Over the summer, I got a tip that Larry Heard and Robert Owens had filed suit in an Illinois court seeking redress for what they claimed was years of copyright-related violations by Trax Records. I looked up the case and sure enough, they had: Heard & Owens were claiming millions in damages from malfeasance that they alleged went back more than 30 years, to the initial shockwave of house music’s origins in Chicago.

It followed a recent similar claim by Adonis and years of complaints by then young and as far as I can tell exclusively Black artists including Jamie Principle, Marshall Jefferson, DJ Pierre and Frankie Knuckles, both in passing and on point, claiming that the early Chicago labels had ripped them off.

If you’re new, this is going to shock you, but none of this tawdry bullshit has been a secret. Over the last 15 years, we’ve interviewed all of the people listed above and all of them have gone on record about the shit that went down with each of their early catalogs. Some content from 5 Mag’s profiles listed above even wound up referenced in the Heard & Owens vs. Trax lawsuit. Frankie and Jamie went so far as to re-record some of their classic tracks and direct people to the new releases, issued by Nocturnal Groove, rather than the old “classic” labels that released them. (This is a technique also done by many musicians whose reps then offer the new recordings for licensing.)

Too often as an industry, we elevate packaging over product, memorabilia over music, brand over artist. All might be forgivable except the last. These are real people that have been fucked over, and we helped.

While lawyers do their business in this case (and there are rumors of more cases to come), there is a broader point to be made here about the responsibility we have as fans, DJs and media. How they got to this point is for the courts to hash out, but these scenarios continue largely because of a misguided sense of consumer loyalty to brands that long ago ceased being the kind of thing you should respect. Talk to any of these artists and they had for years pointed out how they’d be harmed by these labels — yet media continues to treat these labels with the respect better afforded to the artists they took advantage of as record buyers continued to fetishize what are little more than 30 year old zombie brands.

Too often as an industry, we elevate packaging over product, memorabilia over music, brand over artist. All might be forgivable except the last, because there are real people involved in this, many of them are still alive and still active artists. They’ve been fucked over, and we’ve helped do it.

We should be supporting the people who made these tracks — but the keyword is on “made.” Steve Albini once said that the only two people in this industry that mattered were the artists and the fans, and everyone else was just in one way or another putting themselves in between them. When these two get together, the rest wilt and die. It’s a combination that is impossible to beat and the internet has made it a very real possibility.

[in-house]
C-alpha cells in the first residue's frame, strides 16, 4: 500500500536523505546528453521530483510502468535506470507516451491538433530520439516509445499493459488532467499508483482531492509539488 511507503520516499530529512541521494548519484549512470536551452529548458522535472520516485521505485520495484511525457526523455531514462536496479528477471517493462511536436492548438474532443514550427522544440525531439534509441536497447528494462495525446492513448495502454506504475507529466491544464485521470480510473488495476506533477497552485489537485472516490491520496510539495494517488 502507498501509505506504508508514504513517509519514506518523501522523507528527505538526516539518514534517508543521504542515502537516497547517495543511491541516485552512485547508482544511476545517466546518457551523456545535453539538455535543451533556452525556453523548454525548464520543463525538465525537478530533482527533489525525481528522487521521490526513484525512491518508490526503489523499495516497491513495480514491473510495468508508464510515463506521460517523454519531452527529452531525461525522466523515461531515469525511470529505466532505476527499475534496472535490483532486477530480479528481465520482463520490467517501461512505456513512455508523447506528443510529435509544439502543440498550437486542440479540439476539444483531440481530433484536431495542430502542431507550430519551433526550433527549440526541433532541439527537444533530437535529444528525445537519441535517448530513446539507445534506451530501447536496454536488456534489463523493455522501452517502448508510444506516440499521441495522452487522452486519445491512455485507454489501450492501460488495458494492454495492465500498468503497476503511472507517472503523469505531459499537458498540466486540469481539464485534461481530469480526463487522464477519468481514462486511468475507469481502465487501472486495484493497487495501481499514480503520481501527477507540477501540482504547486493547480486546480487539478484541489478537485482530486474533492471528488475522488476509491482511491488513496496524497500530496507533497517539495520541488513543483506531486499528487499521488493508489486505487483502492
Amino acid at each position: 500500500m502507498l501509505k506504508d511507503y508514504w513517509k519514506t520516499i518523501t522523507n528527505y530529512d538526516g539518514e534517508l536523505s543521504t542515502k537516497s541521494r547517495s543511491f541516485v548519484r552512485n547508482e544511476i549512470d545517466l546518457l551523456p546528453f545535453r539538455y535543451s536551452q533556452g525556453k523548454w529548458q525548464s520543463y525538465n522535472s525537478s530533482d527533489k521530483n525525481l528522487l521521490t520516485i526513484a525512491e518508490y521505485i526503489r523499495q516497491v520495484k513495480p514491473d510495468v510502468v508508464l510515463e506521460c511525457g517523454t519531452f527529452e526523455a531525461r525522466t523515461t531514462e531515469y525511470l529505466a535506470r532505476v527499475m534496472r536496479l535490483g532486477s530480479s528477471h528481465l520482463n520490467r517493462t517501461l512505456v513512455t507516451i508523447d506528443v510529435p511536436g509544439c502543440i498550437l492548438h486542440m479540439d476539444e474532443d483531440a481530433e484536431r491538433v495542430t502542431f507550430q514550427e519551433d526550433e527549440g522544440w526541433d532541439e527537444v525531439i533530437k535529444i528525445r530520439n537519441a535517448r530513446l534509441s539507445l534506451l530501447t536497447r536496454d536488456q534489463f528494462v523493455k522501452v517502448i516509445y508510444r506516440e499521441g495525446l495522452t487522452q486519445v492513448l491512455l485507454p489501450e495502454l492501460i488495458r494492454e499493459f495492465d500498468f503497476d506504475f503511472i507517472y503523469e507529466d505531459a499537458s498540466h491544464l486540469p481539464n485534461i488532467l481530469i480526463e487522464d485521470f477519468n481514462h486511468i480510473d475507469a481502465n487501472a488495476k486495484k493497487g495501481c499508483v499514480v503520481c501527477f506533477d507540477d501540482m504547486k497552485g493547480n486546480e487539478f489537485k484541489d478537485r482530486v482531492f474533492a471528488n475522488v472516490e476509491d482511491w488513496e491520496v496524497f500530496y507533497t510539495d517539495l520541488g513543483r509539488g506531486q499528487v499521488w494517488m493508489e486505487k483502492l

We probably don’t need bullet points for this, but this is not a bad place to start:

  • Buy records from artists.
  • Stop fetishizing labels.
  • Stop buying represses controlled by cretins.

We all know there are people in this game primarily to collect records, the way some dads “collect” baseball cards. If it gives you a high to dig up a mint condition Phuture rookie card, there ain’t nothing wrong with that. But that’s where it should end. It isn’t really hard to direct your money for Phuture-related records and t-shirts and shit to DJ Pierre, Herb Jackson, the family of Earl Smith Jr, Roy Davis Jr or the other people who made the records rather than the zombie brands that still push re-issues. Social media is magic. It isn’t hard to get the straight dope from these guys — in my experience, they’re pretty happy to set you straight.

And while this may be wishful thinking, there’s something else you can do while you’ve got them on the line: check out their other music. Tons of these guys have two sets of fans: the people who dig their old stuff and the ones who like the new. It’s incredible to me how many people have no idea how much music Frankie Knuckles made after the year 2000. Or hell — after 2010. If your only interest is a sound from the ’80s, that’s fine but I think you’ll find an artist made records you liked then likely makes shit you will like now. Taste is rarely irretrievably lost.

For most of dance music’s history, the question of who profited off a record was something that DJs and fans could look past. In fact, you kinda had to. If you wanted “No Way Back,” there was only one place to get it, right?

That’s no longer the case. In the broader economy, power and wealth is being concentrated at the top, it’s true. But in our little cul-de-sac of the entertainment world, power can be distributed and a sense of reparation, if not justice, can be served.

Do you want to support Adonis? Go buy from Adonis. With Bandcamp, Patreon and other services, this is entirely feasible. Spending the five minutes to see if you can in some way support the artist rather than the zombie brand that exploited him feels like a very 2021 kind of thing to do. Can we give it a shot?